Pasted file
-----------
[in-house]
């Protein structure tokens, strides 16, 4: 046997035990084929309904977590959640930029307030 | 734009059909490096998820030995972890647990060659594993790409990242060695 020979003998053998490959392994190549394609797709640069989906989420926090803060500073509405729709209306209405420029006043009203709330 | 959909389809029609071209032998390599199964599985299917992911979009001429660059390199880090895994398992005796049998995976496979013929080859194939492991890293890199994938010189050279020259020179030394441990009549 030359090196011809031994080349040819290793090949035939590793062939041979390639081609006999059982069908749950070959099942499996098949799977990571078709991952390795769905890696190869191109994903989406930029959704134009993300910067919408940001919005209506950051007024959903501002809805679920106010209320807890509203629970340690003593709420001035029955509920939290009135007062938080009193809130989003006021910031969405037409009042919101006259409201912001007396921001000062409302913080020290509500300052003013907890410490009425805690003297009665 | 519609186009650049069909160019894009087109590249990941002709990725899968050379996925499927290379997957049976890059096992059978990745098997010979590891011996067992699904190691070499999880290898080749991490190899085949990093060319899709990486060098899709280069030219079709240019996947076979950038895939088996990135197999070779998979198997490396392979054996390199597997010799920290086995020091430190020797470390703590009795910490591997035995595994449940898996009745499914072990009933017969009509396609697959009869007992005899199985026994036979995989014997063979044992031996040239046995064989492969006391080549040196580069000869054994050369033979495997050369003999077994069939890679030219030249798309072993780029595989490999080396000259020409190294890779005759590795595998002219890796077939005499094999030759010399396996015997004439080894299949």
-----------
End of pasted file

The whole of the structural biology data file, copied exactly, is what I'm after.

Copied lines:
[in-house]
């Protein structure tokens, strides 16, 4: 046997035990084929309904977590959640930029307030 | 734009059909490096998820030995972890647990060659594993790409990242060695 020979003998053998490959392994190549394609797709640069989906989420926090803060500073509405729709209306209405420029006043009203709330 | 959909389809029609071209032998390599199964599985299917992911979009001429660059390199880090895994398992005796049998995976496979013929080859194939492991890293890199994938010189050279020259020179030394441990009549 030359090196011809031994080349040819290793090949035939590793062939041979390639081609006999059982069908749950070959099942499996098949799977990571078709991952390795769905890696190869191109994903989406930029959704134009993300910067919408940001919005209506950051007024959903501002809805679920106010209320807890509203629970340690003593709420001035029955509920939290009135007062938080009193809130989003006021910031969405037409009042919101006259409201912001007396921001000062409302913080020290509500300052003013907890410490009425805690003297009665 | 519609186009650049069909160019894009087109590249990941002709990725899968050379996925499927290379997957049976890059096992059978990745098997010979590891011996067992699904190691070499999880290898080749991490190899085949990093060319899709990486060098899709280069030219079709240019996947076979950038895939088996990135197999070779998979198997490396392979054996390199597997010799920290086995020091430190020797470390703590009795910490591997035995595994449940898996009745499914072990009933017969009509396609697959009869007992005899199985026994036979995989014997063979044992031996040239046995064989492969006391080549040196580069000869054994050369033979495997050369003999077994069939890679030219030249798309072993780029595989490999080396000259020409190294890779005759590795595998002219890796077939005499094999030759010399396996015997004439080894299949």